Animal sentience and welfare

We’re working with industry and government to provide advice and guidance on animal welfare issues.

This includes supporting the development of best practice approaches for handling shellfish, and fish welfare risk mitigation.

This page has information on:

Why animal welfare is important

For the seafood sector, animal welfare relates to the handling of live animals throughout the supply chain. At some point animals destined for human consumption must be killed. Despatch can be challenging but it should always be managed in a way that ensures any unnecessary stress is avoided or reduced.

Animal welfare is an issue that the UK seafood industry takes seriously. Managing animal welfare is already a priority for many seafood businesses who have good handling and despatch processes. In addition to supporting welfare, there are also food quality and economic benefits to be gained from careful handling of the catch.

The shellfish sector is worth £565m in export revenue which includes the export of langoustines, crabs and lobster. How shellfish are treated has always been important because crabs and lobsters that are alive and in good condition attract the best price. Practices designed to reduce the stress to the animal and maximise survival are in place throughout the shellfish supply chain.

Photo of a lobster
Crustacea welfare includes handling of live lobsters across the shellfish supply chain

Review of sentience in cephalopods and crustaceans

Defra recognised concerns around animal welfare and sentience in relation to some species which were not included in the 2006 Animal Welfare Act. They commissioned an independent review of the evidence for sentience in cephalopod molluscs and decapod crustaceans. This review was undertaken by the London School of Economics (LSE). A final report on the review was published in November 2021.

The LSE report defines sentience as the capacity to have feelings, such as feelings of pain, pleasure, hunger, thirst, warmth, joy comfort and excitement. Researchers drew on over 300 scientific studies to evaluate evidence of sentience in:

  • cephalopod molluscs – including octopods, squid and cuttlefish
  • decapod crustaceans – including crabs, lobsters and crayfish

The LSE report is available on their website, you can download a pdf copy from the link below:

Following the publication of the report, Defra tabled an amendment to the Animal Welfare (Sentience) Bill. Further information on the Bill can be accessed from the UK Parliament website:

Review of industry practice in crustacea handing and despatch

To coincide with the independent scientific review, we commissioned review of current practice in handling and despatch of live shellfish within the UK seafood industry.

We worked with independent consultant Stephen Cadwallader to carry out a review of practices across the shellfish supply chain. A summary report on the findings will be published shortly.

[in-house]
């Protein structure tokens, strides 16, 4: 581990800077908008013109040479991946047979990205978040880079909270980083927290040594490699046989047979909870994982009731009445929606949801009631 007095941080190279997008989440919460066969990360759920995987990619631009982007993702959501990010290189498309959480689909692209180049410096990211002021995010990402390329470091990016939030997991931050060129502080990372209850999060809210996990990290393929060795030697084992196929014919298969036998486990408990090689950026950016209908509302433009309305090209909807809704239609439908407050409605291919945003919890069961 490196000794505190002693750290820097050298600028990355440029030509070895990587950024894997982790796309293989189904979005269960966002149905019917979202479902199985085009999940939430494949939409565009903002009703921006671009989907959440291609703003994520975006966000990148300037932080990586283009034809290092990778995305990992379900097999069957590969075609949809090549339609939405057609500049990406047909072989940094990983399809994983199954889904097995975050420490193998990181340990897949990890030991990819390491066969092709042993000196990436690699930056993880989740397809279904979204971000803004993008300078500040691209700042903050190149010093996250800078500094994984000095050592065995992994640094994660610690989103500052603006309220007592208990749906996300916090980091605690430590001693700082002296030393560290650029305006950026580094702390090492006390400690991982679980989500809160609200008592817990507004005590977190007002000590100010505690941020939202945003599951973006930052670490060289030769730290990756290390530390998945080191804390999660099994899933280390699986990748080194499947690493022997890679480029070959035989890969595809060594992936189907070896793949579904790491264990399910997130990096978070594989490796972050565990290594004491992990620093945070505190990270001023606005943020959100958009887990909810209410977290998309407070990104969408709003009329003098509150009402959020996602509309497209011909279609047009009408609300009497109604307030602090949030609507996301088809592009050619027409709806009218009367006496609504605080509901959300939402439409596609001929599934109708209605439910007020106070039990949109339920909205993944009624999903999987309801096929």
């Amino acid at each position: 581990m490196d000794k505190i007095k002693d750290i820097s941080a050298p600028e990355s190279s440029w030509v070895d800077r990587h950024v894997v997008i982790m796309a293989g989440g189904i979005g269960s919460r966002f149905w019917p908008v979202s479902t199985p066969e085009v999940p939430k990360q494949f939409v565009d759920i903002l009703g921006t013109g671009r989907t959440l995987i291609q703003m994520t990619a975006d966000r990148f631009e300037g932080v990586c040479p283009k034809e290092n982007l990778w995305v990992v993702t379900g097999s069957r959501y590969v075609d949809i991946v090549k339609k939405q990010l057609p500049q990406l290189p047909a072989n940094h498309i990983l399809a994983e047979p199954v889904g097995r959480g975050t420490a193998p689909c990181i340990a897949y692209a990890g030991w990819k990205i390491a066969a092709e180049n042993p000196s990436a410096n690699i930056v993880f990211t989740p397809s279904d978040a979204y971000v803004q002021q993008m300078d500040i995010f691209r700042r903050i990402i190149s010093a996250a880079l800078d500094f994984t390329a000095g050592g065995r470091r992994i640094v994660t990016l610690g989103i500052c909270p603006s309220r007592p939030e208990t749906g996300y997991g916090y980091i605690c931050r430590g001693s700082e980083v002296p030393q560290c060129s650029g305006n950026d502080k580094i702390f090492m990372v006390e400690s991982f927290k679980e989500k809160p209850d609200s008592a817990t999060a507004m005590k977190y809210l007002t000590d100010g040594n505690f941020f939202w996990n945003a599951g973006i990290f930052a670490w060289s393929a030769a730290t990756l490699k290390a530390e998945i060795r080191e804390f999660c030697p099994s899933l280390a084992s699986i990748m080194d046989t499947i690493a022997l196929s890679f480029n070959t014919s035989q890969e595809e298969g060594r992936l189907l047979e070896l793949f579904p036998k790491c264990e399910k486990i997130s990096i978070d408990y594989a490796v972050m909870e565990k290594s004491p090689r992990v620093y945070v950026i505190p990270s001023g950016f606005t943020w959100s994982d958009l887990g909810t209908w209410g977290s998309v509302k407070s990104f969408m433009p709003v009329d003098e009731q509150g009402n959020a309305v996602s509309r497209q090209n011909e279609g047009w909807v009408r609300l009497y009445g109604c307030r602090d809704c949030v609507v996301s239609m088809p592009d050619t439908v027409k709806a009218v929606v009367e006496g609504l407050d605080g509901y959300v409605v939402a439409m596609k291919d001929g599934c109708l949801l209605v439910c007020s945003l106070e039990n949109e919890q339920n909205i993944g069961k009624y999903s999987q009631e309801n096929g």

Photo of two brown crabs
Work is underway on best practice guidelines for crustacea handling to support shellfish welfare

Developing best practice guidance for industry

We’re working with the Shellfish Association of Great Britain (SAGB) and the Crab and Lobster Management Group (CMG) to develop best practice guidance for handling and despatch of live shellfish.  

The project to create these guidelines is split into two phases. Phase 1 focused on establishing the form the guidance will take, how it will be implemented and how adherence will be monitored. It also considered which stakeholders need to be actively involved in guidance development and what process should be followed to ensure maximum success. 

We’re now underway with Phase 2 of the project. It focuses on establishing guidance for each part of the supply chain. This includes catching, transportation, processing, sales direct to consumers and import or export trade.  

We have engaged Cumulus Consultants Ltd to help us develop Codes of Practice for the handling of decapod crustacea across the shellfish supply chain. These Codes will provide: 

  • assistance to businesses – by setting out the steps they should take to minimise stress and maintain welfare  
  • reassurance to customers and consumers – showing that due care and attention is being given to animal welfare 

It is important that the Codes meet government’s needs and do not compromise food safety. We also need to minimise the impact on and costs to businesses.  

Industry-led panels are being set up so that we can draw on industry knowledge and expertise to help us develop the Codes. We’re contacting stakeholders in January 2023 with invites to participate in the panels. If you are interested in participating but haven’t been contacted, please contact using details in the ‘Get in touch’ section at the bottom of this page.  

The industry panels will meet 3 times during 2023. We hope to have the final Codes of Practice available by the end of the year. 

Further information and resources

We recently helped fund the publication and distribution of an advice leaflet on crustacea storage and transport produced by the SAGB. This is available digitally as a pdf from the link to their website below. Hard copies are available directly from the SAGB.

Additional information on welfare is available from the link to an older guide on handling and storing live crustacea below:

Get in touch

If you have any queries about our work relating to animal sentience and welfare please contact:

Oscar Wilkie
Fisheries Analyst
t:
0131 524 8607
m:
07876 035 759